Schleicher (OECD) sees a “growing gap” between education and employment in Catalonia

Schleicher (OECD) sees a “growing gap” between education and employment in Catalonia

“Spain has reached the point where adding more resources has no clear return.”

Barcelona, ​​May 23 (European Press) –

OECD education director Andreas Schleicher warned of a “growing gap” between the aspirations of students in Catalonia and the needs of the labor market.

This is what he said on Thursday during his speech at the round table “Education as a lever of productivity” of the 39th meeting of the Economic Department – held at the Palais des Congrès de Catalunya from Wednesday to Friday -. , along with the Chancellor of the Open University of Catalonia (UOC), Ángel Vito, and the General Manager of the HP Barcelona Campus, Ramon Pastor.

Schleicher said that the results of Catalonia in the Program for International Student Assessment (PISA) 2022 report and Spain as a whole show “a decline in the level of results, not radical, but a trend in the Western world.”

However, he assessed that Spain showed a “fairly balanced combination” between academic results and other skills such as the strength of social relationships.

The OECD Education Director stressed that the pandemic “was a small part of the fall,” while highlighting the impact of technology which, in his opinion, opens the door to enhanced personalization but at the same time has had a negative impact. Impact on students’ attention span.

More resources

To reverse this trend in Spain, Schleicher considered that the country had “reached the point where adding more resources had no clear return,” so he emphasized how to invest them, in the same sense, and it was not. Supporting increasing teaching hours.

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Instead, he chose to give students confidence in the possibility of improvement – ​​he called it a growth mindset – to increase the productivity of the educational system – learning obtained in the same hours – and to work on the quality of education. Teachers and the nature of learning.

Schleicher exemplified this by rhetorically asking whether students in math class were learning formulas or how to think like professionals: “We keep teaching people to believe what’s in the textbook and not question it, which is a question that has been repeated before.” It extended again to the Western world as a whole.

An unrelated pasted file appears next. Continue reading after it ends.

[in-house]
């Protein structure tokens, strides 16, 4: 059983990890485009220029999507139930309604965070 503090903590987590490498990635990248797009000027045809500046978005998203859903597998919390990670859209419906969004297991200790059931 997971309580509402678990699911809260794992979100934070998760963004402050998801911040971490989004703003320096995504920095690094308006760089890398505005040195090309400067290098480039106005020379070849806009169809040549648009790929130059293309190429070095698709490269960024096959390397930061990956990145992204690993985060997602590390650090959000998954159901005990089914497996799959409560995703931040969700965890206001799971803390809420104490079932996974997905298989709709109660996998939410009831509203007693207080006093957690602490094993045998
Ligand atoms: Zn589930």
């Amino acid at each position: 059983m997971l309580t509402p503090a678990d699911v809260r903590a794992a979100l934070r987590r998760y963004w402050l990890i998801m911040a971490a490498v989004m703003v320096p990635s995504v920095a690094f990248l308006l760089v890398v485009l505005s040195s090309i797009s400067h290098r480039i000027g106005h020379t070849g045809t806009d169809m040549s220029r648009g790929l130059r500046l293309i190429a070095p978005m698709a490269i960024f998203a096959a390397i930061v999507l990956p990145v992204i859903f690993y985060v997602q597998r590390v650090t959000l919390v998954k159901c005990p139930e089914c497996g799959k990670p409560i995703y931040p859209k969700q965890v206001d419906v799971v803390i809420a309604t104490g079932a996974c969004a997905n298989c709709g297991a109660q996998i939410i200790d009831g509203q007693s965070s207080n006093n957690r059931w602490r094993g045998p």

Regarding the difference between public and private schools, he stressed that “there is no significant difference between the performance of schools.”

Angels veto

The chancellor of the Open University of Catalonia (UOC), Ángeles Vito, defended that the Spanish education system faces “financial problems” due to the level of resources it receives, but agreed that this is not the only point of improvement. But this – as he put it – is facing a comprehensive problem.

He emphasized that “it is impossible to rely solely on recent graduates” to face digital and economic transformations, which is why he criticized three premises that he sees as prevailing in society and wrong: that higher education aims at the 18-year-old, that educational paths are linear, and the rejection of technology (which it chooses to integrate).

Ramon Pastor

Ramon Pastor, General Manager of the HP Campus in Barcelona, ​​explained that the world of work requires profiles with a very deep knowledge of technology, but at the same time the ability to adapt to new information and areas of knowledge: “Basically, to build on that.”

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He lamented that “too early specialization” such as today’s could be a problem because it has a negative impact on students’ technological and scientific bases.

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